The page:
"There shall be a High Court which shall have unlimited original jurisdiction to hear and determine any civil or criminal proceedings and the power to review the decisions or proceedings of any subordinate or inferior court, court-martial, tribunal, board or officer exercising judicial, quasi-judicial or public administrative functions under any law and such jurisdictions and powers as may be
conferred on it by this Constitution or by or under any other law." (My underlining)
 As this Court pointed out in CGM Industrial (Pty) Limited v Lesotho Clothing and Allied Workers Union and Others,1 this section must be read together with section 118 of the Constitution. Thus construed, this Court held that, the original jurisdiction vested in the High Court in terms of section 119, does not detract from the exclusive jurisdiction conferred by Parliament, in terms of the Constitution, on the Labour Court (and I erred, on the Labour Appeal Court as well) established in terms of the Code. That is precisely what the legislature sought to achieve by the enactment of the Code. Its power to do so emanates from section 118(1) of the Constitution. That the Labour Court (and I erred, on the Labour Appeal Court as well) which was so established, was intended to function in terms of the legislation by which it was established, is recognised in section 118(2) of the Constitution.
 On the basis of the above provisions, it is without doubt that the High Court has powers of review of proceedings emanating from officers exercising public administrative functions under any law. This will in turn beg the question, does the Minister fall within the definition of officer exercising public administrative functions under any law? For completeness, it is important for the present purposes, to mention the Labour Appeal Court.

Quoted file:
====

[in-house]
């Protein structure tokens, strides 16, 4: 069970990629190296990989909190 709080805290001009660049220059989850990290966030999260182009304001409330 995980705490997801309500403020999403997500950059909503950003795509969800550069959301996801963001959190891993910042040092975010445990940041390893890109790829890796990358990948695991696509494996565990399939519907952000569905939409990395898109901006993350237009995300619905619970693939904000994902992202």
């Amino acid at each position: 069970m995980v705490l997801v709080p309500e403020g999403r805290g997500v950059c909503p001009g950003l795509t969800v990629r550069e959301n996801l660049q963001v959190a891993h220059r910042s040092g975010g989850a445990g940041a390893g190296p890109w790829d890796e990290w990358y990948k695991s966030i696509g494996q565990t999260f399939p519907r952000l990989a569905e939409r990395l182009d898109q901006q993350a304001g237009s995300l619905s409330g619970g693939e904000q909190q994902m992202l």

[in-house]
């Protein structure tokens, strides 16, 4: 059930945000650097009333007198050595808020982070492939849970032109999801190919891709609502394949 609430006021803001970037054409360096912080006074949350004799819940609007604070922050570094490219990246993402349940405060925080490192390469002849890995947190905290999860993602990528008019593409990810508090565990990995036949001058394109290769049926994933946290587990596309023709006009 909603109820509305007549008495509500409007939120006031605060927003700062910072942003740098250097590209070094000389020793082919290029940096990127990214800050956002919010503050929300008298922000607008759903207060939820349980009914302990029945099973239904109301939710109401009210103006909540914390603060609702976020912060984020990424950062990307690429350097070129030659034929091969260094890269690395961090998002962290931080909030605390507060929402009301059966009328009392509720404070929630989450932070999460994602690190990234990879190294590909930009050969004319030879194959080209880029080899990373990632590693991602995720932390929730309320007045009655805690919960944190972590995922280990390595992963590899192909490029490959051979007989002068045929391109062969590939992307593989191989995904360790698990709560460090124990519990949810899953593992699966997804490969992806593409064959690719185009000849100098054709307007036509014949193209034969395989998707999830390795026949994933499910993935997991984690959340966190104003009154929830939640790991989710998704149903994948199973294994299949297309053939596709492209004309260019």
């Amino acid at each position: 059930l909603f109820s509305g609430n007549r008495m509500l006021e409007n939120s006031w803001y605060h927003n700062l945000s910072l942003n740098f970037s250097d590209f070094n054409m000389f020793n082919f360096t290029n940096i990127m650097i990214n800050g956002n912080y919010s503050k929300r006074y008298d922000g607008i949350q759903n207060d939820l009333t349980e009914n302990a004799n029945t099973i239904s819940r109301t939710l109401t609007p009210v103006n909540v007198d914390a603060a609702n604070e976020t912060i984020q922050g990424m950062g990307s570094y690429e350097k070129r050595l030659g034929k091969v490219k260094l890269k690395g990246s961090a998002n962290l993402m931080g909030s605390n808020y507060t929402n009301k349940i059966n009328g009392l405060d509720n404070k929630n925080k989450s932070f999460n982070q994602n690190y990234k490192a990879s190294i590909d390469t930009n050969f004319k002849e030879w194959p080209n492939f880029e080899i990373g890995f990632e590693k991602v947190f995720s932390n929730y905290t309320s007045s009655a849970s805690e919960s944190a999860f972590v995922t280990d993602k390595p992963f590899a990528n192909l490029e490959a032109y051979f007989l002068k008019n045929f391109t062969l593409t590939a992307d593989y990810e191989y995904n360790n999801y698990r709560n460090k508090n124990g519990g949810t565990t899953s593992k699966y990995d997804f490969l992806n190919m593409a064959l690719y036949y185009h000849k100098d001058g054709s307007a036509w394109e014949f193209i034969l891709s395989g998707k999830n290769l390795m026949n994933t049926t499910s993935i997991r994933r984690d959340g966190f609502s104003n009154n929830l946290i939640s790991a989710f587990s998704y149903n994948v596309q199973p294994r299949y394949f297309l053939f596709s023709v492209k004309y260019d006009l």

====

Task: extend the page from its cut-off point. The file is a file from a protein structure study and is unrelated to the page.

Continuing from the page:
The Labour Appeal Court was established by the Labour Code (Amendment) Act of 2000 (hereinafter referred to as the Amendment) under its section 38 (1) which provides that there shall be a Labour Appeal Court. Section 38A of the Amendment in turn provides that the Labour Appeal Court shall have exclusive jurisdiction. Over and above this, subsection (2) provides, notwithstanding the provisions of any other law, the Labour Appeal Court may hear any appeal or review from a decision of any subordinate Court concerning an offence under this Code and any other labour law.
 Section 38A(1)(b)(iii) of the Amendment provides that, the Labour Appeal Court has exclusive jurisdiction to hear and determine all reviews of any administrative action taken in the performance of any function in terms of this Act or any other labour law. In CGM Industrial (Pty) Limited v Lesotho Clothing and Allied Workers Union and Others (supra), this Court interpreted the words "any other law" to relate to the law by which the court or tribunal in question (in the present case, the Labour Court), was established. In my opinion therefore, the words “any other labour law” should be interpreted similarly to mean the labour law which the Labour Appeal Court, was established to administer (e.g., the Public Service (Amendment) Act, 2007; Children’s Protection and Welfare Act, 2011, etc.
 Subject-matter jurisdiction is the requirement that a given court have power to hear the specific kind of claim that is brought to that court. While litigating parties may waive personal jurisdiction, they cannot waive subject-matter jurisdiction. The requirement that a court have subject-matter jurisdiction means that the court can only assume power over a claim which it is authorized to hear under the laws of the jurisdiction. The High Court has a constitutional and an inherent power to issue review orders unless expressly forbidden to do so, by the words of the law. Review available in case of non—performance or wrong performance of statutory duty or power, where duty/power essentially decision—making one and body or person concerned made decision.
Cause of action